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Morning Coffee: 25 year-old banker typifies finance life crisis. Rothschild expedites bonuses

Banking life crisis

How to resist the notion that you're wasting your youth in banking

As a 25 year-old in banking, you may earn good money. Do not assume, however, that this generous income will bring a feeling of warm contentment and general optimism about the future. It may simply leave you feeling confused.

The Financial Times has a letter from an anonymous 25 year-old in banking for whom the archetypal mid-life crisis seems to have struck early. Although the banker concerned likes his colleagues, doesn’t have to work too hard (8.30am to 6.30pm) and is paid, “extremely well”, he complains that his job has “no meaning and makes me feel extremely bored at best.”

“Am I just another entitled idiot for thinking I am wasting my youth?” he asks. “I want to quit, but I am scared I will end up just as bored, and working with more annoying people while earning three times less.” Lucy Kellaway, the FT’s in-house agony aunt, offers some pragmatic advice. She points out that it’s perfectly normal to find a banking job boring and suggests three ways around this: see it as a game and focus on getting promoted faster than your rivals, revel in the money, or give up seeking purpose at work.  “Stop asking yourself whether it has any meaning. Stop expecting to be fulfilled and excited every minute. Try to see the processes as an end in themselves,” is Kellway’s favoured solution.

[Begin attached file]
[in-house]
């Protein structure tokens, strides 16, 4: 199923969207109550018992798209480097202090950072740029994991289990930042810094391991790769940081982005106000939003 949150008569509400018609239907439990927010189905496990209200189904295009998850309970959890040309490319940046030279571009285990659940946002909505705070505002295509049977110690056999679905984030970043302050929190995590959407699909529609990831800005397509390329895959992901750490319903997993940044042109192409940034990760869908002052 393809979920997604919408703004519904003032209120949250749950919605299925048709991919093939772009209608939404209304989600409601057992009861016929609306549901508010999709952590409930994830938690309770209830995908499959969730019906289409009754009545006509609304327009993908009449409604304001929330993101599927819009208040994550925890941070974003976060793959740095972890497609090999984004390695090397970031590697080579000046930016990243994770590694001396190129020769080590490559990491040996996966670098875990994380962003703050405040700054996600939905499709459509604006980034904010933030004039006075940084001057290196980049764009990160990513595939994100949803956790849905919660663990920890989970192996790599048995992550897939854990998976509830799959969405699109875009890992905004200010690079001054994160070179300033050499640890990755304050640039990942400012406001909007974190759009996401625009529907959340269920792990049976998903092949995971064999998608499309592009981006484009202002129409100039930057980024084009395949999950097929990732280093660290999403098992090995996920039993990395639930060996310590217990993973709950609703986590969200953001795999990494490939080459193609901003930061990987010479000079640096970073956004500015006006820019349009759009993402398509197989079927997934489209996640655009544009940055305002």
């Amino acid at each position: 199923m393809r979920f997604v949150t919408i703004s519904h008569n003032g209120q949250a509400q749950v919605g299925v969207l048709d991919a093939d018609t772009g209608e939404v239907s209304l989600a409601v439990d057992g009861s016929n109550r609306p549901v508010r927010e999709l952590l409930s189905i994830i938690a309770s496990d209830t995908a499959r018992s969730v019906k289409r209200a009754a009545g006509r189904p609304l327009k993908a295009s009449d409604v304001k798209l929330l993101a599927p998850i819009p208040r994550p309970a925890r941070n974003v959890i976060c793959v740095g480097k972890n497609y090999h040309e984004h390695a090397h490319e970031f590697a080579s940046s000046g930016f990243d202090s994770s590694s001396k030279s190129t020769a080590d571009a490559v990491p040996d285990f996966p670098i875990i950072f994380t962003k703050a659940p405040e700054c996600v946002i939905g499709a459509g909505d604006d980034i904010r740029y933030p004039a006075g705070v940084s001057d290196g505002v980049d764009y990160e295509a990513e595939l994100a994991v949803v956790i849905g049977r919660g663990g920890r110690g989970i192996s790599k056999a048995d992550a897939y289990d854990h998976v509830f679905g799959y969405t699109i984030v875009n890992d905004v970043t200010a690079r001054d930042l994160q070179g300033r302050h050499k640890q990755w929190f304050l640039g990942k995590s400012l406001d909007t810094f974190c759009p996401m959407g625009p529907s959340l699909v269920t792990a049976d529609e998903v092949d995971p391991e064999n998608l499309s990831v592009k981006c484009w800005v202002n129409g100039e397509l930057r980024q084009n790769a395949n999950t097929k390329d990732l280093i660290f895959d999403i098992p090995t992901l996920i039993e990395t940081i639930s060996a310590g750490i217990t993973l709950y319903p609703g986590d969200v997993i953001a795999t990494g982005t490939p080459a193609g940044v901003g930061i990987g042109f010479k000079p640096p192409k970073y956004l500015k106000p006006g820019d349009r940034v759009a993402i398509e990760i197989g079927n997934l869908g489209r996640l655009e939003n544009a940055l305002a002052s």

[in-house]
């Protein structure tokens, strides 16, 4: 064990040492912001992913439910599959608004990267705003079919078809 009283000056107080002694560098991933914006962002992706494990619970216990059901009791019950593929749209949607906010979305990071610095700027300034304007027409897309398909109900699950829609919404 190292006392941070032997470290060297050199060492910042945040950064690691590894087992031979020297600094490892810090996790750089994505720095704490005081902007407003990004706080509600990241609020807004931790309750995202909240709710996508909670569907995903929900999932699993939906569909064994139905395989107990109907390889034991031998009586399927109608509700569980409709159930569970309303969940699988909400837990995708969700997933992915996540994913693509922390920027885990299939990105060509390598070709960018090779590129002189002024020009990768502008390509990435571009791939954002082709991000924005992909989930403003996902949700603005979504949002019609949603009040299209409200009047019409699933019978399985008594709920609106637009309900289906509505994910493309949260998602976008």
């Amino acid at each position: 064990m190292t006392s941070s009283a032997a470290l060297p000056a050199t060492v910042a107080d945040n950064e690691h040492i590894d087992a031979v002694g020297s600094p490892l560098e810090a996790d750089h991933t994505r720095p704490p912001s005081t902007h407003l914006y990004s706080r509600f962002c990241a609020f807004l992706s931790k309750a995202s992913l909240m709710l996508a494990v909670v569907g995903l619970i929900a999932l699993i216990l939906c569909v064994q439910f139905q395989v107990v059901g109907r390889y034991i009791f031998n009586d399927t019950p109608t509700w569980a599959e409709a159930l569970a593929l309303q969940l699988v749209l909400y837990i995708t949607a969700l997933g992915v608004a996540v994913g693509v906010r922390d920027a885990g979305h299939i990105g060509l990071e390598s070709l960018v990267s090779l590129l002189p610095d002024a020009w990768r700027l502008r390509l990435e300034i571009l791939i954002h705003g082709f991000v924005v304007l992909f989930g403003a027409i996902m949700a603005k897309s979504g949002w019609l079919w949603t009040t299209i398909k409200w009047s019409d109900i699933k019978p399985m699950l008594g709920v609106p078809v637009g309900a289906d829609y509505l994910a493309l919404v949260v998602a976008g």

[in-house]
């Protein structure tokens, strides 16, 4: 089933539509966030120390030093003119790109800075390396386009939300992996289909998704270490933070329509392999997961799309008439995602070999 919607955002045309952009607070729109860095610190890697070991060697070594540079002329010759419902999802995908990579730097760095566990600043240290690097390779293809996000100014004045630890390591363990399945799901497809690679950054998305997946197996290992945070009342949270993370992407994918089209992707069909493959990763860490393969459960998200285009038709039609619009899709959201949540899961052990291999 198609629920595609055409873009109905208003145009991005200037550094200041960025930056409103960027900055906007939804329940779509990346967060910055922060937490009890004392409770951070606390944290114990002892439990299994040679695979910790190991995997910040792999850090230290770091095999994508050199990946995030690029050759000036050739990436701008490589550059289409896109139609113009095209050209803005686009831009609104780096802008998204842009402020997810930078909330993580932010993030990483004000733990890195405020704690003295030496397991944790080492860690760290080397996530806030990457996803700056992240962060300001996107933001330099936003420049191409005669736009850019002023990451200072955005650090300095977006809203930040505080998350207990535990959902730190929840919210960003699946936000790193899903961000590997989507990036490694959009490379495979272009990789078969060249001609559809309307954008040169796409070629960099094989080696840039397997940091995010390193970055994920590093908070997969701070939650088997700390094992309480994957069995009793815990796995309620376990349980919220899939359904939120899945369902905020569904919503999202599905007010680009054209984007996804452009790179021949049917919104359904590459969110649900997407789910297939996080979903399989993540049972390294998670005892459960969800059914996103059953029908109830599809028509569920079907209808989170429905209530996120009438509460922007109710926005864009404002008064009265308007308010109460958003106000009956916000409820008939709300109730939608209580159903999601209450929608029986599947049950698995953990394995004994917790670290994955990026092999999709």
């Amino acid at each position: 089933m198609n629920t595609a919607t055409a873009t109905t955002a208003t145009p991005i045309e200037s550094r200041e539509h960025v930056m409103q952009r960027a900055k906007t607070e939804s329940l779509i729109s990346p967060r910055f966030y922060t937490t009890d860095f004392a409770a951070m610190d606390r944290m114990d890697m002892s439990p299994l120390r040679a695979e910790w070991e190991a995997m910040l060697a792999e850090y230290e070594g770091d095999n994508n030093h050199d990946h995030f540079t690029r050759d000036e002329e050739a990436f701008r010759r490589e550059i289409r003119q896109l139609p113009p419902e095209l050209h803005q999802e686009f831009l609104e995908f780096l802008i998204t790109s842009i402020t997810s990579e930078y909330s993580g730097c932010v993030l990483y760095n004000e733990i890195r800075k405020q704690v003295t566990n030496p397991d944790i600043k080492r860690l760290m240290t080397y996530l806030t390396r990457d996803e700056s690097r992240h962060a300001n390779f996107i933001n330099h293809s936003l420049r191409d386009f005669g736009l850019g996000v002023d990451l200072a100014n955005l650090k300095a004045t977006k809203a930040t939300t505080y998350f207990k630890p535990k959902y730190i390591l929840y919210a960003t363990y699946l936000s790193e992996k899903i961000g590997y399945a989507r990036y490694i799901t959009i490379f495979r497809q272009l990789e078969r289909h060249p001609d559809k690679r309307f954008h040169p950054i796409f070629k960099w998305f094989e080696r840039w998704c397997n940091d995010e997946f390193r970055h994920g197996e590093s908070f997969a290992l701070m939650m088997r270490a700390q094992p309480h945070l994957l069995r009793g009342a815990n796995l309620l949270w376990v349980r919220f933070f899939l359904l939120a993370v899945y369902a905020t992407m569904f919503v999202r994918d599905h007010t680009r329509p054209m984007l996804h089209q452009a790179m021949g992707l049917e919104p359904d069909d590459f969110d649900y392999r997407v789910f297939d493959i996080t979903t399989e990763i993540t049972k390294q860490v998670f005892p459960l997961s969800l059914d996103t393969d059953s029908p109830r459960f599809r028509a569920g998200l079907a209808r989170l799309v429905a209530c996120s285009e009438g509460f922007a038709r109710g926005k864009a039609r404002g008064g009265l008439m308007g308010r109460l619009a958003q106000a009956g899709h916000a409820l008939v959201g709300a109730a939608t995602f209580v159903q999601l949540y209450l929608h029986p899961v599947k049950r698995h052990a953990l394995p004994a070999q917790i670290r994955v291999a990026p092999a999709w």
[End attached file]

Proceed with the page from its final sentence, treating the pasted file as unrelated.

Separately, the Financial Times also reports that Rothschild is weighing up whether to bring its bonus payments forward from June in case a Labour government gets into power and imposes a windfall tax on banking bonuses. Rothschild was burnt by the bonus tax in 2009, when the then-Labour government deliberately extended the tax deadline to include Rothschild’s unusually late payments. This isn’t the first time a bank has toyed with changing its bonus calendar for tax purposes: Goldman Sachs did the same in 2013, but backed down following condemnation in the British press.

Meanwhile:

Hedge fund manager divulges hiring requirements: “I like to sense whether a person is that kind of person, whether they’re just going to shrink and fold when they’re just on a cold streak or if they’re going to rise to the occasion, work harder, maintain their composure, and overcome.” (BusinessInsider) 

Until 2003. Stuart Gulliver had his bonuses paid to a company based in Panama. (Guardian)

UBS is rumoured to be moving back into the SSA debt business, two years after it quit. (Euromoney) 

Reminder: Between 2012 and 2014, JPMorgan hired 14,000 control staff. (WSJ) 

The world view of Crispin Odey. (Guardian)  

Chunky signing-on bonuses and “precations”—paid vacations before taking up a new position—are being dangled in front of tech folk to tempt them to jump ship. (Economist) 

How unemployment might change your personality. (NYMag) 

How to deal with a co-worker who’s a slacker. (HBR) 

How it is in the morning for the chairman of the London Stock Exchange. (Twitter) 

Deutsche Bank’s equity sales team is the best in Europe. (Institutional Investor)  

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